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Trending: Call for Papers Volume 3 | Issue 2: International Journal of Advanced Legal Research [ISSN: 2582-7340]

Rape laws: India and Abroad

Introduction-

Rape has been recognized as one of the most heinous crime in all over the world. In simple terms, rape is something related to sexual intercourse forcefully or without consent. Laws has been repealed time to time, definition of rape has been defined and repealed time to time and so the punishment. 

 In a country like India, rape comes under broad perspective of violence against women, whereas in countries like Canada, England , USA more focus has been laid down upon making rape laws gender neutral, but authors main concern is upon prevention of the crime itself rather than making laws more stringent in terms of punishment as deterrence is not really working, crime rate is increasing every single day, this article deals with laws related to rape in India and redefines rape laws in India based on a constructive and comparative analysis of the rape epidemic in India and Abroad. 

RAPE and INDIAN LAWS-

As far as rape law reforms in India are concern, codified first in Indian penal code, 1860 and reforms can be traced till today, the moment author is writing this article, the recent rape case is Hathras gang rape case, protest are going on and it has been alleged who raped the victim were form upper caste and victim was from lower caste, so it was caste based violence against women. There are series of rape cases, to mention Hyderabad Rape Case, Unnao Rape Case are the few. It becomes very important to understand the social context and mind set of people in India to know the law and flaws regarding rape. Amendment in laws has always been the result outrageous protest and heniousity of crime.

 Mathura Rape Case was the landmark judgment in the history of Indian women’s right movement. In this case, Mathura a 16 year old tribal girl was raped by three policemen within police station and the Supreme Court said that the girl who has been raped has given consent to the sexual intercourse as there were no injuries found on her body, it was held by the honorable court that absence of injuries means consent. After this came into limelight, four law professors send open letter to then CJI critiquing verdict in this case[i]. Demand was raised to shift the burden of proof regarding consent to the accused rather than victim, if the prosecution is done with proving sexual intercourse. Another demand which was raised amid wide protest was regarding privacy of the victim that to not publish name of the victim in media trial[ii] and demand of victim’s sexual history irrelevant for the purpose of deciding guilt of offender was also raised which lead to may amendments in laws related to rape in the country.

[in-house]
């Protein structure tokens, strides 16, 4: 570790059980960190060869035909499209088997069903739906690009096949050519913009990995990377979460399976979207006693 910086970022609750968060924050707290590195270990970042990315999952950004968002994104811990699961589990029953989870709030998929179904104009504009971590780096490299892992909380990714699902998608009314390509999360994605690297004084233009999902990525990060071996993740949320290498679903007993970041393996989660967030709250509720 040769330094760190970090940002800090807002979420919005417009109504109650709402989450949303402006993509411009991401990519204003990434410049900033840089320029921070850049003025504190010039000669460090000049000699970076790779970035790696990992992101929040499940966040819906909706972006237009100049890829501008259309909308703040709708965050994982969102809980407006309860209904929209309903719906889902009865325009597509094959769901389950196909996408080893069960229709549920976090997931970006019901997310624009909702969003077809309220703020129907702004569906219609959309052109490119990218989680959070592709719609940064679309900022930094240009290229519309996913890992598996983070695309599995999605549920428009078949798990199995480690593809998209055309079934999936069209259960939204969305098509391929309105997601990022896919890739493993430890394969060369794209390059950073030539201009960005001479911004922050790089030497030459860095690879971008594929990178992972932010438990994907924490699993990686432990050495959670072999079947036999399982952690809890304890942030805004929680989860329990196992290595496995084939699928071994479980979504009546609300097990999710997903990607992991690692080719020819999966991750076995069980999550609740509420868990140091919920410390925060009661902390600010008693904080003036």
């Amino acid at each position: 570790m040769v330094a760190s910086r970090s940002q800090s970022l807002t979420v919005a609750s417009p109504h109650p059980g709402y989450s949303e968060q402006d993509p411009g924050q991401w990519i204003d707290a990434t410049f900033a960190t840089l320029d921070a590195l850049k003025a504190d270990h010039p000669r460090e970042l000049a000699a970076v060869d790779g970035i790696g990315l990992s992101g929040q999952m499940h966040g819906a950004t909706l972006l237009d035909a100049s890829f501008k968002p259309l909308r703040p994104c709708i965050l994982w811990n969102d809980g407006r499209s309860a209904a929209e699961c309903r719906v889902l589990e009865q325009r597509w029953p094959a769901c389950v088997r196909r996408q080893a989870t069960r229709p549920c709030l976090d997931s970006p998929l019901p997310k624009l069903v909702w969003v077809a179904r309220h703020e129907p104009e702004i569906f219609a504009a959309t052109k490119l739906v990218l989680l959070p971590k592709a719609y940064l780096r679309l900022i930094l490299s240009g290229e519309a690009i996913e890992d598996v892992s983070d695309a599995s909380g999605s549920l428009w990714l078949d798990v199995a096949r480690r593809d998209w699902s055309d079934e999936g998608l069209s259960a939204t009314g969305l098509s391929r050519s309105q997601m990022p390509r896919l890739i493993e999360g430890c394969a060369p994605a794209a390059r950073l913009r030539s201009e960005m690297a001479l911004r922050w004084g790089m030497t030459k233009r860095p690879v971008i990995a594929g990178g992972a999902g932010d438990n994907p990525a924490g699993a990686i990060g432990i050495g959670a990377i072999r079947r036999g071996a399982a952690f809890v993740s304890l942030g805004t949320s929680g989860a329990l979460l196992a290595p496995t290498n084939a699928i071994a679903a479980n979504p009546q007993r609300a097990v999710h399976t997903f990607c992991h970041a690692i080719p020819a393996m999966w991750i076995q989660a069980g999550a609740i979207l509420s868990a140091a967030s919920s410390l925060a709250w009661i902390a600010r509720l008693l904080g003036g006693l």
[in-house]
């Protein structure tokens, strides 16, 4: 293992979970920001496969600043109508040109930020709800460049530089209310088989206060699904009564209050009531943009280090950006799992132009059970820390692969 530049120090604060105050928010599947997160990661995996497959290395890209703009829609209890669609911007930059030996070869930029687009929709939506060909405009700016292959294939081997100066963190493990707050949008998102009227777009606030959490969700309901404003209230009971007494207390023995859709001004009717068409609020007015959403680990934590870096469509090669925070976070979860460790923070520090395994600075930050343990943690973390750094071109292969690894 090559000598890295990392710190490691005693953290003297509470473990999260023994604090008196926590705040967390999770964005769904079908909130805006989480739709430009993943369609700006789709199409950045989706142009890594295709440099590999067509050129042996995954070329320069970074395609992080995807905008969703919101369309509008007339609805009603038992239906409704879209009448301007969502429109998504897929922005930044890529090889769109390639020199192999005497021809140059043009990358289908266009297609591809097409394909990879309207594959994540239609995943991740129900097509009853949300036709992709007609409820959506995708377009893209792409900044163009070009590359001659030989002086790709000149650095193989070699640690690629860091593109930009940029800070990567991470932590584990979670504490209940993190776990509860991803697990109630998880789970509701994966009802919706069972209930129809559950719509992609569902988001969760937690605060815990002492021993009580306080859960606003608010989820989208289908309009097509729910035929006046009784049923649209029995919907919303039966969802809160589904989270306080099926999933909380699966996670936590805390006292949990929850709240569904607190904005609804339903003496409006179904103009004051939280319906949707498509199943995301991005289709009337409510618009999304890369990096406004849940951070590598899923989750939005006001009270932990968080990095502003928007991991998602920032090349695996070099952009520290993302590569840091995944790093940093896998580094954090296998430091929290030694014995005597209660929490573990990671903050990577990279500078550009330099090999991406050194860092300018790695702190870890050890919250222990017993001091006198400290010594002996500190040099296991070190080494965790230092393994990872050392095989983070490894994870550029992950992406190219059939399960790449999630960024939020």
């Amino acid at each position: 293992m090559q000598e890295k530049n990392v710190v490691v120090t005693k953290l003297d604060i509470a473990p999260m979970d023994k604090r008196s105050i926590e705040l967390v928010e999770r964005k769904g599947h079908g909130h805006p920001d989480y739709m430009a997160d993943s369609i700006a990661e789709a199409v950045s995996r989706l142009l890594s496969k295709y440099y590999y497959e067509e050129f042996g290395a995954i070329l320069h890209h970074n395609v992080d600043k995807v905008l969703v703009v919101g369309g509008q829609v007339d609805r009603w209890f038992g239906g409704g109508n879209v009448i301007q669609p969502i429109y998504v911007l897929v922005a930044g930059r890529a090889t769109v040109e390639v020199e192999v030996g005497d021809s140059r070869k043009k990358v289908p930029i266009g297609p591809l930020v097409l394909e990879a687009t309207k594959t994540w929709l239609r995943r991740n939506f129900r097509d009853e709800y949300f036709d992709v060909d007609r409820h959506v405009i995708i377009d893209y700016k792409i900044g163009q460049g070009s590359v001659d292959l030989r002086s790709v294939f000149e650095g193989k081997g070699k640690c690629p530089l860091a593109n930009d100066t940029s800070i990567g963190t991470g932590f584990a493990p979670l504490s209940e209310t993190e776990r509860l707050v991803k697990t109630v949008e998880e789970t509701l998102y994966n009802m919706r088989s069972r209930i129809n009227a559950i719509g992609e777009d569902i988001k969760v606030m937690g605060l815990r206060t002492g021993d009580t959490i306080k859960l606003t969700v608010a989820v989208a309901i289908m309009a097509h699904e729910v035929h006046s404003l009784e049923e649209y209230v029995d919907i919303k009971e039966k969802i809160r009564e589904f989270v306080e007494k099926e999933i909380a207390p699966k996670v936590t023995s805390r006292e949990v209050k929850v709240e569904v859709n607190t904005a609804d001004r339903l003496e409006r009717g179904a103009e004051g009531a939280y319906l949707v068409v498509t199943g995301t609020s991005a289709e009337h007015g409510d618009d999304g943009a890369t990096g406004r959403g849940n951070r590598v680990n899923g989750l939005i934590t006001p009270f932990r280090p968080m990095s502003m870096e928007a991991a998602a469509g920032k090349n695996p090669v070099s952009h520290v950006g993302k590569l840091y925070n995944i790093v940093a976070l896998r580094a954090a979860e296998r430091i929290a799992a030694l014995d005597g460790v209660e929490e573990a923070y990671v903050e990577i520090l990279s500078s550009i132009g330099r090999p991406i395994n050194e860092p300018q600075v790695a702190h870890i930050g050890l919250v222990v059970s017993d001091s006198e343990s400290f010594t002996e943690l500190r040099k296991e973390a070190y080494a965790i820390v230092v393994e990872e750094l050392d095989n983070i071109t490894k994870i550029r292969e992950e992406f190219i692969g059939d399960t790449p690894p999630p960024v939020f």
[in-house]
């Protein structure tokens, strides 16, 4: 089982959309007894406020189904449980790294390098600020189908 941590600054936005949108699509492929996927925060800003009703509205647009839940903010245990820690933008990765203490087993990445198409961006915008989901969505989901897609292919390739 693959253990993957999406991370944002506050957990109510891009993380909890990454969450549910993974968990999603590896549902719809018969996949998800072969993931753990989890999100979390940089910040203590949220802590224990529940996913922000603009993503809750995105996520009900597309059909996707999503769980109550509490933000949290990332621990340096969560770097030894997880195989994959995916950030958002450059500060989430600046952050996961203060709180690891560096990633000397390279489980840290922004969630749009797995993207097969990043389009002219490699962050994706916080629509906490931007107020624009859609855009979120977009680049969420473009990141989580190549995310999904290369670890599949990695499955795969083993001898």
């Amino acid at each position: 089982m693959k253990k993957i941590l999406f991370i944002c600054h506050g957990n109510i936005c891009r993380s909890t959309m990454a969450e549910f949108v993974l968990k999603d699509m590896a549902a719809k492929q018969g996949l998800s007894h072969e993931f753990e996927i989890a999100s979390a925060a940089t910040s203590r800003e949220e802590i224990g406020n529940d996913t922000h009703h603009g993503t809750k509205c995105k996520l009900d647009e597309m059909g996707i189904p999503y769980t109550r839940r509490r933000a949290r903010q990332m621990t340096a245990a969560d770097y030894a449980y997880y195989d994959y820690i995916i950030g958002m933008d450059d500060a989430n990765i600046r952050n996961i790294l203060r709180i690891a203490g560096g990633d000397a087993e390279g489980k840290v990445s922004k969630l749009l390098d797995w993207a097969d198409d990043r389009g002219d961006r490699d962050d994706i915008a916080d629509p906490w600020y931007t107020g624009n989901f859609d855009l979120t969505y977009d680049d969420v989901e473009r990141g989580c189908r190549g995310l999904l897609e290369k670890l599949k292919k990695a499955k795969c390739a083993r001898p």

Major Law reforms throughout years-

The Criminal law (Amendment) Act of 1893 was enforced and the CrPC was amended where the provision was added regarding in-camera rape trials[iii] as it became mandatory and also it became an offense to disclose the identity and any such information which are evident enough to disclose the identity of rape victim[iv]. Provision was added in case of custodial situations for enhanced punishment under section 376(2). The evidence act, 1871 was also amended in which section 114-A was added which mentioned certain conditions under which absence of consent can be presumed. The INDIAN EVIDENCE ACT was again amended in 2002 which prohibited cross questioning from victim about her general moral character and sexual background[v].

In 172nd law commission report it was recommend to make law gender neutral, for both the victim and offender whereas justice verma committee in their report recommended a gender neutral law for victim and gender specific law for the accused, however, none of the suggestions were incorporated into law. “Nirbhaya” is the pseudonym used for the rape victim of the infamous 16 December 2012 Delhi gang rape incident[vi] which led to significant changes in Indian penal codes provisions by enacting the criminal law amendment act, 2013. In this act provisions related to acid attacks, sexual harassment[vii], disrobing a women, voyeurism, stalking and trafficking were introduced. The scope of definition of rape was broadened much wider than before as earlier penile-vaginal penetration was included but now it widened to oral, anal, and insertion of any object into vagina, urethra or anus of a women as well. Since the offense of rape is gender specific in India so, here only a man can commit the rape on women.

Rape and laws Abroad-

Many western countries have totally abolished the term ‘rape’ and termed it as ‘sexual offences’; the punishment is determined by various factors including the amount of injury caused. By this definition the distinction between rape, attempt to rape and violation of woman’s modesty is abolished and they are treated as offences of a similar category and punishment is based on the severity of the offences. By examining the changes in the rape law that have occurred in other nations with a similar basis, it is important to view whether the same changes are plausible in India and what the repercussions or consequences may be in pursuing various alternatives. For instance, a change in just the definition of rape may have significant consequences on the issue of consent and on the types of sexual offences that become integrated into the definition of rape.